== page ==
The prize-winning articles appeared at a time when both publications, only recently flirting with extinction in the digital age, were enjoying anti-Trump surges in online clicks, subscriptions, and circulation. In the runup to the 2016 election the Timesâ€™sÂ newsroom, not opinion, editors — that is, people who would oversee Trump-Russia coverage — had given premier front-page display to its media columnistÂ articulating a rationaleÂ for anti-Trump media bias. In this charged atmosphere, and no doubt with an eye to posterity, the Times let cameras follow its journalists into their work spaces and personal lives in real time for a brand-extendingÂ documentary seriesÂ on left-leaning Showtime.
In its announcement, the Pulitzer Board praised the papers, probably Washingtonâ€™s biggest recipients of unauthorized government leaks, for their â€œdeeply sourced, relentlessly reported coverage.â€ I asked Dana Canedy, the Pulitzer Prize administrator, how the board knew enough about the unnamed sources and the relentlessness of the work to say this, and she said it concluded this from the work itself, and the papersâ€™ prize applications.
But if anything was “deeply” demonstrated, it was the deeply embedded Washington Post and New York Times DNA on last yearâ€™s Pulitzer Board, a third of whose 18 members were current or former Times or Post journalists.Â In addition, two board members, ex-Timesman Stephen Engelberg of ProPublica and Emily Ramshaw of the Texas Tribune, head nonprofit newsrooms that share coverage with the Times and the Post.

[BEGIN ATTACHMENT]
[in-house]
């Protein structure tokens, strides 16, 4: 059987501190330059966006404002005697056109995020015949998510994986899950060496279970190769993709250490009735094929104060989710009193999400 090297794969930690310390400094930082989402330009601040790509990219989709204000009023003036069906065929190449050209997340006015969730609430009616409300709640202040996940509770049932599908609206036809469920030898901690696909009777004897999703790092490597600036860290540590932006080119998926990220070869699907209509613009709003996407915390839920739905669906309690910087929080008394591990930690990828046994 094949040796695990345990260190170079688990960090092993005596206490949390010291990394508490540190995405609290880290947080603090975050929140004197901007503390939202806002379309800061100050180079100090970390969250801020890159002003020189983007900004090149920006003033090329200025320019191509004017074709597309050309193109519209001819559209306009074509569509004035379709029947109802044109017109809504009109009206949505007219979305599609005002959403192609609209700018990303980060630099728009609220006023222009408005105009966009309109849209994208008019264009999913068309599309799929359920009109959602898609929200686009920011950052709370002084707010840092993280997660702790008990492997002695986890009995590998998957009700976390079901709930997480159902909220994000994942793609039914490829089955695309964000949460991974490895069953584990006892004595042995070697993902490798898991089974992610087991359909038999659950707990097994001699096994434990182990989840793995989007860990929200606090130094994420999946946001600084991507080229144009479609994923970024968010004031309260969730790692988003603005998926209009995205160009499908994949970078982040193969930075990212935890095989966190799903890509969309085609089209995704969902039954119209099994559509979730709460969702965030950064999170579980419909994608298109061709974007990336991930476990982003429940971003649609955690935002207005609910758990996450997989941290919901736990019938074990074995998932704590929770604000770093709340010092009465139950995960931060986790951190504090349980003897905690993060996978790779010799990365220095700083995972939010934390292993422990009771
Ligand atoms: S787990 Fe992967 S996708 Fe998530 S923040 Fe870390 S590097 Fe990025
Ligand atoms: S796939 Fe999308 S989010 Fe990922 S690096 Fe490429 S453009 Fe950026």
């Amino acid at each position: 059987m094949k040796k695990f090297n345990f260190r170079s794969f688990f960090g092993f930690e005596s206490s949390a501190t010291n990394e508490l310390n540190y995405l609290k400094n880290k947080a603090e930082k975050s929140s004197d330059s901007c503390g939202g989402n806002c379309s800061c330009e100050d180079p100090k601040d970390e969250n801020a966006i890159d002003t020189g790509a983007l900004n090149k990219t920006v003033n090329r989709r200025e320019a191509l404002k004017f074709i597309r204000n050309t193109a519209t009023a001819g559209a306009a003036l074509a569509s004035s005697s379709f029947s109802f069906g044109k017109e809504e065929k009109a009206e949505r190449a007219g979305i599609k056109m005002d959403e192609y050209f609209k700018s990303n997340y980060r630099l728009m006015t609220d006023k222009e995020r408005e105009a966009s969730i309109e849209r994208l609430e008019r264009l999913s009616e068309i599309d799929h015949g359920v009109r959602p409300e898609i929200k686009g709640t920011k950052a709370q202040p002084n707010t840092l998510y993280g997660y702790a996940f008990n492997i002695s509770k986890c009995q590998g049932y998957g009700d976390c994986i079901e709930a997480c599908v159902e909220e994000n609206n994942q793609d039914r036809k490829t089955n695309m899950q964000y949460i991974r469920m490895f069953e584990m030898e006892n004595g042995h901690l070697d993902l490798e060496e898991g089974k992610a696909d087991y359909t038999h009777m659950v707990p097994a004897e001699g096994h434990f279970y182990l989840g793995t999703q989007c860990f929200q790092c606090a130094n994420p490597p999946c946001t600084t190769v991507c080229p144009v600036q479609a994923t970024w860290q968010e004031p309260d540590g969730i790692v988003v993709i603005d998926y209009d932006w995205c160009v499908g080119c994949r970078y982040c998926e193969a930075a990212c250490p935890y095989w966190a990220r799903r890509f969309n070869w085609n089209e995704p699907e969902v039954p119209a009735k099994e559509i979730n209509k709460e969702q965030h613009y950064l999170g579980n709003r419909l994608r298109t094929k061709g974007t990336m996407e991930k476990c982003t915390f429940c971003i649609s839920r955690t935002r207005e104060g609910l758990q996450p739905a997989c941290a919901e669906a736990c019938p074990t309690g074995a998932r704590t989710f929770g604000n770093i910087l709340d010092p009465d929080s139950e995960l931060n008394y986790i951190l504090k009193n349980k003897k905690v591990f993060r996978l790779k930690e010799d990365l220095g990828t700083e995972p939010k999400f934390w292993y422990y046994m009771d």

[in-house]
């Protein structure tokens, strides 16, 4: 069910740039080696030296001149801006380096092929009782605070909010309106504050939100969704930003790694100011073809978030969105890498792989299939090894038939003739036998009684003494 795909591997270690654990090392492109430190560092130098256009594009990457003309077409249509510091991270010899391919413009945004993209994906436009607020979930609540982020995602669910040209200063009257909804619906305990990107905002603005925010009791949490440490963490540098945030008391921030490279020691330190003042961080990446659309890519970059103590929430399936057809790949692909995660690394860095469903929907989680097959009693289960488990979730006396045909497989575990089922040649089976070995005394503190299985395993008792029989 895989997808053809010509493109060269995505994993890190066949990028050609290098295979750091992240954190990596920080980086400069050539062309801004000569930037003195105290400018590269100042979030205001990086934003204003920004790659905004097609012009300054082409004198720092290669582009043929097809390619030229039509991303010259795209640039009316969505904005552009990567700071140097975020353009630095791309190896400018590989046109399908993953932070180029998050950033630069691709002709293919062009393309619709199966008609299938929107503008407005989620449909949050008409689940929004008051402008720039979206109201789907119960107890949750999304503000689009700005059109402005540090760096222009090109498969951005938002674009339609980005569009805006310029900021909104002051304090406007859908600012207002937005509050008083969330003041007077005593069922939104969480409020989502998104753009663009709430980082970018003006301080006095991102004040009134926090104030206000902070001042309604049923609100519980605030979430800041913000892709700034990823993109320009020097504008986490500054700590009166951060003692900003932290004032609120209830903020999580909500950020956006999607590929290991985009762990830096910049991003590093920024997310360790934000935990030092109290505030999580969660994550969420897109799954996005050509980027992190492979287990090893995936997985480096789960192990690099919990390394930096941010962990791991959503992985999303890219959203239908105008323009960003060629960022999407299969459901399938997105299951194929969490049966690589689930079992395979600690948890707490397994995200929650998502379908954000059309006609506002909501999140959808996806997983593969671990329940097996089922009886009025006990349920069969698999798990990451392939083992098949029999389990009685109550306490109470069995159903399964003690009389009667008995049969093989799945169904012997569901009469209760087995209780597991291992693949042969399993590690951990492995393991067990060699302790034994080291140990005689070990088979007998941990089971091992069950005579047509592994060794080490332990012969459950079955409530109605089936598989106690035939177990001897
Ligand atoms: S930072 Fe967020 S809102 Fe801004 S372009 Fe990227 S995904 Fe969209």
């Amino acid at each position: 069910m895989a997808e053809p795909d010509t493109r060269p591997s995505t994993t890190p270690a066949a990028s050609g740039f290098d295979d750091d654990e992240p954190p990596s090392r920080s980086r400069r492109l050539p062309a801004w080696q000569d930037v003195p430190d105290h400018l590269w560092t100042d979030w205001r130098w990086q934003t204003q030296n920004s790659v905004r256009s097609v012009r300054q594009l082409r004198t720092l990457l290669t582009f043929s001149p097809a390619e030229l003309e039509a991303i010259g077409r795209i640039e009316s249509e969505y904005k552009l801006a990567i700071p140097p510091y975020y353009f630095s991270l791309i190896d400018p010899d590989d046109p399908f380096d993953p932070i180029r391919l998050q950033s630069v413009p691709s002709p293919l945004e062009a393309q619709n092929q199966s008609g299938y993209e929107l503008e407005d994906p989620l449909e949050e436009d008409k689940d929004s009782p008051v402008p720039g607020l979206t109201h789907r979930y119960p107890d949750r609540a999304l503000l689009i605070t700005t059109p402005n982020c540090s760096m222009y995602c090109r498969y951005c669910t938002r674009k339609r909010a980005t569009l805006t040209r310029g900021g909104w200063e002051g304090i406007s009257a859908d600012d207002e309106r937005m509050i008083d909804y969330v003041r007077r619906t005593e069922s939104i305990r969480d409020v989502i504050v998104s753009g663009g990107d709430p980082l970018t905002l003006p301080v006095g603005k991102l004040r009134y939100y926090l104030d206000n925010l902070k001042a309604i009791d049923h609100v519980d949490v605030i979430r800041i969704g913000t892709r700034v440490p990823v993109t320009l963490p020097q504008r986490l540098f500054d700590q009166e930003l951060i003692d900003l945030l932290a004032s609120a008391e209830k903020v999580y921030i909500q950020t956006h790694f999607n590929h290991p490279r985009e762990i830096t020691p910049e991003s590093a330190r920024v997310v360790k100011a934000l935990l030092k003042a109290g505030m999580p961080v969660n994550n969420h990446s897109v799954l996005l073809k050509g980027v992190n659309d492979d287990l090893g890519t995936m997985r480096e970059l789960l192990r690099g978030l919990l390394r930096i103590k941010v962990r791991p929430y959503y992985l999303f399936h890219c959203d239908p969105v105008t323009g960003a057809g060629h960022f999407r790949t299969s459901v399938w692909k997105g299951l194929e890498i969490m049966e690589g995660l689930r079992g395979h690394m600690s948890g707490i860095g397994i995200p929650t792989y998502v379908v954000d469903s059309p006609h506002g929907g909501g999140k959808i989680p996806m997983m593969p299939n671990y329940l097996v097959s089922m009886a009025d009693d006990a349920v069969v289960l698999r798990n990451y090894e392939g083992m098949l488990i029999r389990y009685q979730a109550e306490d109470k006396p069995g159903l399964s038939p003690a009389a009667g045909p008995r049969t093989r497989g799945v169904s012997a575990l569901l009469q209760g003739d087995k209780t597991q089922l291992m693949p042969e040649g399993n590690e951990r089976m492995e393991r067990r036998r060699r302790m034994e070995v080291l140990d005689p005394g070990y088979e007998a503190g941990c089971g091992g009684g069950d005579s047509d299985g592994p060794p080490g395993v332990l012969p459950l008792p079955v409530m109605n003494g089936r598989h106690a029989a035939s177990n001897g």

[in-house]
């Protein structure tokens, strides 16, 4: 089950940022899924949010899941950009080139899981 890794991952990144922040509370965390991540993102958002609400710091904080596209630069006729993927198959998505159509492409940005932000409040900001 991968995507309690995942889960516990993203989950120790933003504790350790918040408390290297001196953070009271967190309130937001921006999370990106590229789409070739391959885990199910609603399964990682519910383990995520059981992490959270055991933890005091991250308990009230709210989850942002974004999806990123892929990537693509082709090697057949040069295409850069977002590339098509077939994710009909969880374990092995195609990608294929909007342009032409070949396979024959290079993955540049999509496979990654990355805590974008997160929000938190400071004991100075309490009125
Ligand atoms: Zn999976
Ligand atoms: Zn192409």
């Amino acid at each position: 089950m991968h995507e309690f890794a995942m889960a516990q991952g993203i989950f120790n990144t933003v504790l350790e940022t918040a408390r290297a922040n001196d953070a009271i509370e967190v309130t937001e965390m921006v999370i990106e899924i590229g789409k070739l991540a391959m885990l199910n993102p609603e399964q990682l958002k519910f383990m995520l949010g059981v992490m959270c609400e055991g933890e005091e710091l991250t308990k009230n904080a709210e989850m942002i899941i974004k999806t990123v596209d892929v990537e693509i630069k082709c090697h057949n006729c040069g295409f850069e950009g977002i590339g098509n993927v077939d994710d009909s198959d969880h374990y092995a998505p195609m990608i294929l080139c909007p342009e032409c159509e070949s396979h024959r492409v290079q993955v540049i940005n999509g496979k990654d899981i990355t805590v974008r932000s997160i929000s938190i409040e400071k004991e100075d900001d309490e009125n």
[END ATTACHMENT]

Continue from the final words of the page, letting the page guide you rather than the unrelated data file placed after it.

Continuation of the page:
Canedy, a Times alumnus, declined to comment on its deliberations for this prize, but she said that as a general rule board members who presently work for an outfit with submissions under prize consideration have to recuse themselves. Presumably, that meant recusals from the National Reporting deliberations by Pulitzer board Chairman Eugene Robinson, an ardent anti-Trump Post columnist, and member Gail Collins, an ardent anti-Trump columnist for the Times. Canedy says she remains a party to final prize decisions as part of her present job.
Still, The Federalist this weekÂ notedÂ numerous coincidences of Pulitzers going to news organizations with journalists on the board. Whether the apparent conflicts are benign or problematic, news organizations risk coming off as clubby, back-scratching pots alleging that the kettle has the worldâ€™s darkest hue when exposing self-dealing in corporate, government or even industry prize-awarding contexts.
Thatâ€™s a long way of coming around to what the board ultimately did, after jurors got through with their evaluations of entries: jointly award the National Reporting prize, making not one, but two news powerhouses happy. â€œThe New York Times entry, submitted in this category, was moved into contention by the Board and then jointly awarded the Prize,â€ it said in its announcement.
And the rest, as they say, was history. Until the special counsel delivered his report.
Tom Kuntz is the editor of RealClearInvestigations. He helped edit the New York Times’s Pulitzer Prize submissions in several years of his 28-year tenure as an editor at the paper ending in 2016.Â RealClearInvestigations, which aims to fill gaps in Trump-Russia coverage, also relies on anonymous sources.Â
Used with permission.